The Premier’s move to require a Parliamentary Committee to examine Constitutional Recognition of Tasmanian Aboriginals does not go far enough and is a missed opportunity, Greens Leader and Aboriginal Affairs spokesperson Kim Booth MP said today.
“If the Parliament is going to focus on addressing the wrongs perpetrated upon Aboriginal Tasmanians, as it should do, then it should invest that time and energy into examining mechanisms that will deliver real change and equality,” Mr Booth said.
“Limiting the proposed Parliamentary Committee to only the matter of constitutional recognition is a missed opportunity, and we are calling on the Premier to expand his proposed terms of reference in consultation with the Tasmanian Aboriginal community to ensure it reflects their reform priorities.”
“In my discussions with Tasmanian Aboriginal leaders they are abundantly clear that the way forward is for some form of negotiated Treaty with meaningful outcomes including land hand-backs, and health, education, economic and governance reforms.”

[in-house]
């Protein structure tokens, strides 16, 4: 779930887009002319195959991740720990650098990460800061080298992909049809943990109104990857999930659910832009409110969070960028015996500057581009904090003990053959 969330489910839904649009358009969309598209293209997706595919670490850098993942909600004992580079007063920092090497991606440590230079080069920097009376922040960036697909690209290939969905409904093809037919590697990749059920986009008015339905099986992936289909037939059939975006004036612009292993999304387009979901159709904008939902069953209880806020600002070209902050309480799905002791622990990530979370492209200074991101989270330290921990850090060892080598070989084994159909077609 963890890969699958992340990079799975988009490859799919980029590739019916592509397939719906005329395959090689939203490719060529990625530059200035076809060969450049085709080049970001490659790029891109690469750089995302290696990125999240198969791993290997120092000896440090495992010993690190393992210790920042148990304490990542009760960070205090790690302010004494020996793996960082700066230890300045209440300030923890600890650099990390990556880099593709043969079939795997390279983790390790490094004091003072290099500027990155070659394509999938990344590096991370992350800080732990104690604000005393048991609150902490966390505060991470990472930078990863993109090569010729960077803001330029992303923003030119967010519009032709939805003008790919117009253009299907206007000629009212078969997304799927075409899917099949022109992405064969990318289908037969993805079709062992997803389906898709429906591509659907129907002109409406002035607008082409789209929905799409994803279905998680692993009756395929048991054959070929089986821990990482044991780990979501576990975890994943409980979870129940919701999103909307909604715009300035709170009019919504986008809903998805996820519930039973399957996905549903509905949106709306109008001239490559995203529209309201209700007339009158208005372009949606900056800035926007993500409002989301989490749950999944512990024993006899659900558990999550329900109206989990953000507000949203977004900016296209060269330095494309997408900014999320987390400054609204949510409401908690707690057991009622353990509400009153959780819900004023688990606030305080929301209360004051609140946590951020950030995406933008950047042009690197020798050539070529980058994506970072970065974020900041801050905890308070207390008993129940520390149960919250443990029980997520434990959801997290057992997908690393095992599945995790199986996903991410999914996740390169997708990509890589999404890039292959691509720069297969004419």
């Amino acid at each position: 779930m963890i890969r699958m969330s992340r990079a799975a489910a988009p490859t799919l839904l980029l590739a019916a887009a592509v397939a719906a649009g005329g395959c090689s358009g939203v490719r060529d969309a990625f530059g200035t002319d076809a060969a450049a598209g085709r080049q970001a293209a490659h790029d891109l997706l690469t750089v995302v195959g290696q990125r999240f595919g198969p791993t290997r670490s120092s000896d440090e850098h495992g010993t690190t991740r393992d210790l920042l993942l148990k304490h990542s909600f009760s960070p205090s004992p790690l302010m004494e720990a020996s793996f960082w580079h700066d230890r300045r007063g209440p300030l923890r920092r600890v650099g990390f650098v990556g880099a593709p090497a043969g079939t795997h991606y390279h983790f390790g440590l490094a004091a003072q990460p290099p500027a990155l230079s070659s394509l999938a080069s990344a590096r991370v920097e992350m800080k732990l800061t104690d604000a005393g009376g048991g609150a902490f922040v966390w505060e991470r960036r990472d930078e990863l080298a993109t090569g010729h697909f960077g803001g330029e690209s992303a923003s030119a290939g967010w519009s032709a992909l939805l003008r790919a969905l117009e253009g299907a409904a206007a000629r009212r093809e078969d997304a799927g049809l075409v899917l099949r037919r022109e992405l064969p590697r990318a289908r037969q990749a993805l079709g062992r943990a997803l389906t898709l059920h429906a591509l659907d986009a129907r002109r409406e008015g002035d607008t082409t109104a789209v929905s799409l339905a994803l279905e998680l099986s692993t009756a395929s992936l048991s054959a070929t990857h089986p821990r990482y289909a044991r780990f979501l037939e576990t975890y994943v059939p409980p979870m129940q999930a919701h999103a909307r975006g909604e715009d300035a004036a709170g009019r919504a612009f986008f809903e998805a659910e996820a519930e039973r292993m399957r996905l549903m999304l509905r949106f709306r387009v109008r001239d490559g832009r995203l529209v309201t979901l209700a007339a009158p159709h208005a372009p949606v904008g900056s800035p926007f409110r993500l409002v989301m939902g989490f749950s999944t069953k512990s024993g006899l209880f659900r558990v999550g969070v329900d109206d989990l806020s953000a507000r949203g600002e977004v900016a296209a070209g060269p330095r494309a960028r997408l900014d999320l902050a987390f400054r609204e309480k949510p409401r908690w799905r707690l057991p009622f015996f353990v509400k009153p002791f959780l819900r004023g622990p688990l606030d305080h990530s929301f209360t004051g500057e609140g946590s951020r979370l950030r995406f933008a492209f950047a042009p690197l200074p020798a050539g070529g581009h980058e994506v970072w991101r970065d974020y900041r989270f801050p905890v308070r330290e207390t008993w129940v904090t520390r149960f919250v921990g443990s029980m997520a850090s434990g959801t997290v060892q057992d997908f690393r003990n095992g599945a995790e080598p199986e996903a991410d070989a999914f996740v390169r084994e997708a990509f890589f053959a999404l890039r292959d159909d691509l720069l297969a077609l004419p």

“While we welcome the Premier’s undertaking to “reset the relationship” with the Tasmanian Aboriginal community, he does not appear to know how to go about doing that.”
“The fundamental first step is to enter into good faith negotiations and hear what their priorities may be.”
“Instead it appears the current conversation between the government and the Aboriginal community is a little one-sided, with the Premier telling the community what the priorities are for this new relationship.”
“Senior representatives of the Tasmanian Aboriginal Community have made it very clear that they do not consider recognition under the State’s Constitution Act to be a priority if it does not deliver real and meaningful reforms including land rights.”
“The Greens will continue to work with the Tasmanian Aboriginal community and will consult over the Premier’s proposed Parliamentary Committee terms of reference,” Mr Booth said.